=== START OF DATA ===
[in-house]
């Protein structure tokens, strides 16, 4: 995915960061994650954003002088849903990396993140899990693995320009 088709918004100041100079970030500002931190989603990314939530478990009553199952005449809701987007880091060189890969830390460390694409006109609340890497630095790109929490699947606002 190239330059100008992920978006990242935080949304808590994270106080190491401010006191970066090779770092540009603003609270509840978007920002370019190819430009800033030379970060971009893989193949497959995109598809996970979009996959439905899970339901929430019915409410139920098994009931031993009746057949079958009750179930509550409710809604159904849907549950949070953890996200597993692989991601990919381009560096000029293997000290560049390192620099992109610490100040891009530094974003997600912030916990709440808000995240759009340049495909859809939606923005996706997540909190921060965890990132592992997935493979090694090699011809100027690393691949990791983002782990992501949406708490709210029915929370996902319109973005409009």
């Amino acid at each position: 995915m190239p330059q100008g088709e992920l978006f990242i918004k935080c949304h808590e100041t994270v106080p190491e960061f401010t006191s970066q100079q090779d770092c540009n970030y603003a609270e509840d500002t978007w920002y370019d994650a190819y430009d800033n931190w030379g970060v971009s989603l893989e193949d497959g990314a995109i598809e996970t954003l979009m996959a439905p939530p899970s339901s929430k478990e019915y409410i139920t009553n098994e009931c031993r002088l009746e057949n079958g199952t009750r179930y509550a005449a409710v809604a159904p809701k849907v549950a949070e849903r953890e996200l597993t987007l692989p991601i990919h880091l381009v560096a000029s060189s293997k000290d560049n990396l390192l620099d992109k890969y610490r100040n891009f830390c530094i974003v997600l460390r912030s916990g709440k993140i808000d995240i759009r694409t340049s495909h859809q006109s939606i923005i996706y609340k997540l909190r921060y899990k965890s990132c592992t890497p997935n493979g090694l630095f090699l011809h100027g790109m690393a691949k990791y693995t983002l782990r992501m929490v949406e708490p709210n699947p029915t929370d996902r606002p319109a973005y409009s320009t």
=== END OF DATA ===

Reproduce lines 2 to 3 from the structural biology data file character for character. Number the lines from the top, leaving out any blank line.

């Protein structure tokens, strides 16, 4: 995915960061994650954003002088849903990396993140899990693995320009 088709918004100041100079970030500002931190989603990314939530478990009553199952005449809701987007880091060189890969830390460390694409006109609340890497630095790109929490699947606002 190239330059100008992920978006990242935080949304808590994270106080190491401010006191970066090779770092540009603003609270509840978007920002370019190819430009800033030379970060971009893989193949497959995109598809996970979009996959439905899970339901929430019915409410139920098994009931031993009746057949079958009750179930509550409710809604159904849907549950949070953890996200597993692989991601990919381009560096000029293997000290560049390192620099992109610490100040891009530094974003997600912030916990709440808000995240759009340049495909859809939606923005996706997540909190921060965890990132592992997935493979090694090699011809100027690393691949990791983002782990992501949406708490709210029915929370996902319109973005409009």
């Amino acid at each position: 995915m190239p330059q100008g088709e992920l978006f990242i918004k935080c949304h808590e100041t994270v106080p190491e960061f401010t006191s970066q100079q090779d770092c540009n970030y603003a609270e509840d500002t978007w920002y370019d994650a190819y430009d800033n931190w030379g970060v971009s989603l893989e193949d497959g990314a995109i598809e996970t954003l979009m996959a439905p939530p899970s339901s929430k478990e019915y409410i139920t009553n098994e009931c031993r002088l009746e057949n079958g199952t009750r179930y509550a005449a409710v809604a159904p809701k849907v549950a949070e849903r953890e996200l597993t987007l692989p991601i990919h880091l381009v560096a000029s060189s293997k000290d560049n990396l390192l620099d992109k890969y610490r100040n891009f830390c530094i974003v997600l460390r912030s916990g709440k993140i808000d995240i759009r694409t340049s495909h859809q006109s939606i923005i996706y609340k997540l909190r921060y899990k965890s990132c592992t890497p997935n493979g090694l630095f090699l011809h100027g790109m690393a691949k990791y693995t983002l782990r992501m929490v949406e708490p709210n699947p029915t929370d996902r606002p319109a973005y409009s320009t």